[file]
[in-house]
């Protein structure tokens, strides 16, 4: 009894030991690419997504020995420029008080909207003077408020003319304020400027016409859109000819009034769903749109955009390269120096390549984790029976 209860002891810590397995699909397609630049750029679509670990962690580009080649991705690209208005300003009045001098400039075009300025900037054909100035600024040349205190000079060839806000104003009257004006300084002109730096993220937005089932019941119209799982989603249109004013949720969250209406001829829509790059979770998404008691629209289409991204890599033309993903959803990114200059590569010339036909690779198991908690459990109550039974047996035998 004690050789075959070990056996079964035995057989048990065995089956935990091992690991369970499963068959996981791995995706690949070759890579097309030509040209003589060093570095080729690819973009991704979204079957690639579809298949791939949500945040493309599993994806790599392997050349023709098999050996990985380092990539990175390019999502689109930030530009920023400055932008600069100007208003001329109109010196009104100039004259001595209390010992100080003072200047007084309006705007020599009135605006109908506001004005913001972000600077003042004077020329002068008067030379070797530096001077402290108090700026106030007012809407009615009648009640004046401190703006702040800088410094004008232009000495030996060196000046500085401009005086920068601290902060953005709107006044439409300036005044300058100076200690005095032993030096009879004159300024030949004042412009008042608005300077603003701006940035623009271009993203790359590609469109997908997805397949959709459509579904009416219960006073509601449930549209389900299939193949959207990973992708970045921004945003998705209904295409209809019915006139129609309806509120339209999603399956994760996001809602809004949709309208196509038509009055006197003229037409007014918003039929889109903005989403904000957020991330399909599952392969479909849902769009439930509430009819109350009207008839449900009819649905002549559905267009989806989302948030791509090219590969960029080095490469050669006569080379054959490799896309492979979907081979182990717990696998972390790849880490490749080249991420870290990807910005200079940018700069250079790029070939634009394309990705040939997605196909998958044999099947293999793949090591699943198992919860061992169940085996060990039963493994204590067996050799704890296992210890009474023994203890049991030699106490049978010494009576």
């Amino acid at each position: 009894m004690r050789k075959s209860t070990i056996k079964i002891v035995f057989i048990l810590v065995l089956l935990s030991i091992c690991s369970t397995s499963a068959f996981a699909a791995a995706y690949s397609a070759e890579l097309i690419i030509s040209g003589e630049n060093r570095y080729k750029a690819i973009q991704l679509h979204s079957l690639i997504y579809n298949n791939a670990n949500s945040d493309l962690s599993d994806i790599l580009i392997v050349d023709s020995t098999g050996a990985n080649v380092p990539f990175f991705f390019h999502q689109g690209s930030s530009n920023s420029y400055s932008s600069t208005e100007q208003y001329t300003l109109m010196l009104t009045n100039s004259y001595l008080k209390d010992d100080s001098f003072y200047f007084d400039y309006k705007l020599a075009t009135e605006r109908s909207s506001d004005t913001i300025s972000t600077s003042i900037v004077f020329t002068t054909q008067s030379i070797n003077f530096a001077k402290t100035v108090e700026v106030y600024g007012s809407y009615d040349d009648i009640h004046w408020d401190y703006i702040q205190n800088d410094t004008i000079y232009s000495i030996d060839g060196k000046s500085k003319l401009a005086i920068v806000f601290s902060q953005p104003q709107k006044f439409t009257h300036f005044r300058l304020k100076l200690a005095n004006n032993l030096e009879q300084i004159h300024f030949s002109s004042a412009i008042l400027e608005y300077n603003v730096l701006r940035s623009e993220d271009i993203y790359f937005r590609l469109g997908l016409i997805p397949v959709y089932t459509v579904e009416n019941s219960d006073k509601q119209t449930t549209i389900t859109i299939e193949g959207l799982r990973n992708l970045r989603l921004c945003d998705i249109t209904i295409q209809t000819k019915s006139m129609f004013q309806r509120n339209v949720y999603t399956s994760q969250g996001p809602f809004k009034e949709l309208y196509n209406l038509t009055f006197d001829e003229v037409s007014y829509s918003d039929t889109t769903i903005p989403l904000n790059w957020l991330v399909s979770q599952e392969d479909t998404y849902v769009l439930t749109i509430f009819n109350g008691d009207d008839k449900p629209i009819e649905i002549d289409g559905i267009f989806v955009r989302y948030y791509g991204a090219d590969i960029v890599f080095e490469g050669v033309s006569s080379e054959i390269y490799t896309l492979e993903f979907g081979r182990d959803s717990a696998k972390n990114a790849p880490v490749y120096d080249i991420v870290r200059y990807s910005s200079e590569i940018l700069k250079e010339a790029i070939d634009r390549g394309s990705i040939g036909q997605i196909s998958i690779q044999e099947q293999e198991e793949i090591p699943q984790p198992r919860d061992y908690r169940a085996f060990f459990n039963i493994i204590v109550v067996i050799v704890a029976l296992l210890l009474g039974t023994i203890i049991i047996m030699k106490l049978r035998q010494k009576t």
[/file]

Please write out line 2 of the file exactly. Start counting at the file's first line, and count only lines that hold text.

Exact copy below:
């Protein structure tokens, strides 16, 4: 009894030991690419997504020995420029008080909207003077408020003319304020400027016409859109000819009034769903749109955009390269120096390549984790029976 209860002891810590397995699909397609630049750029679509670990962690580009080649991705690209208005300003009045001098400039075009300025900037054909100035600024040349205190000079060839806000104003009257004006300084002109730096993220937005089932019941119209799982989603249109004013949720969250209406001829829509790059979770998404008691629209289409991204890599033309993903959803990114200059590569010339036909690779198991908690459990109550039974047996035998 004690050789075959070990056996079964035995057989048990065995089956935990091992690991369970499963068959996981791995995706690949070759890579097309030509040209003589060093570095080729690819973009991704979204079957690639579809298949791939949500945040493309599993994806790599392997050349023709098999050996990985380092990539990175390019999502689109930030530009920023400055932008600069100007208003001329109109010196009104100039004259001595209390010992100080003072200047007084309006705007020599009135605006109908506001004005913001972000600077003042004077020329002068008067030379070797530096001077402290108090700026106030007012809407009615009648009640004046401190703006702040800088410094004008232009000495030996060196000046500085401009005086920068601290902060953005709107006044439409300036005044300058100076200690005095032993030096009879004159300024030949004042412009008042608005300077603003701006940035623009271009993203790359590609469109997908997805397949959709459509579904009416219960006073509601449930549209389900299939193949959207990973992708970045921004945003998705209904295409209809019915006139129609309806509120339209999603399956994760996001809602809004949709309208196509038509009055006197003229037409007014918003039929889109903005989403904000957020991330399909599952392969479909849902769009439930509430009819109350009207008839449900009819649905002549559905267009989806989302948030791509090219590969960029080095490469050669006569080379054959490799896309492979979907081979182990717990696998972390790849880490490749080249991420870290990807910005200079940018700069250079790029070939634009394309990705040939997605196909998958044999099947293999793949090591699943198992919860061992169940085996060990039963493994204590067996050799704890296992210890009474023994203890049991030699106490049978010494009576």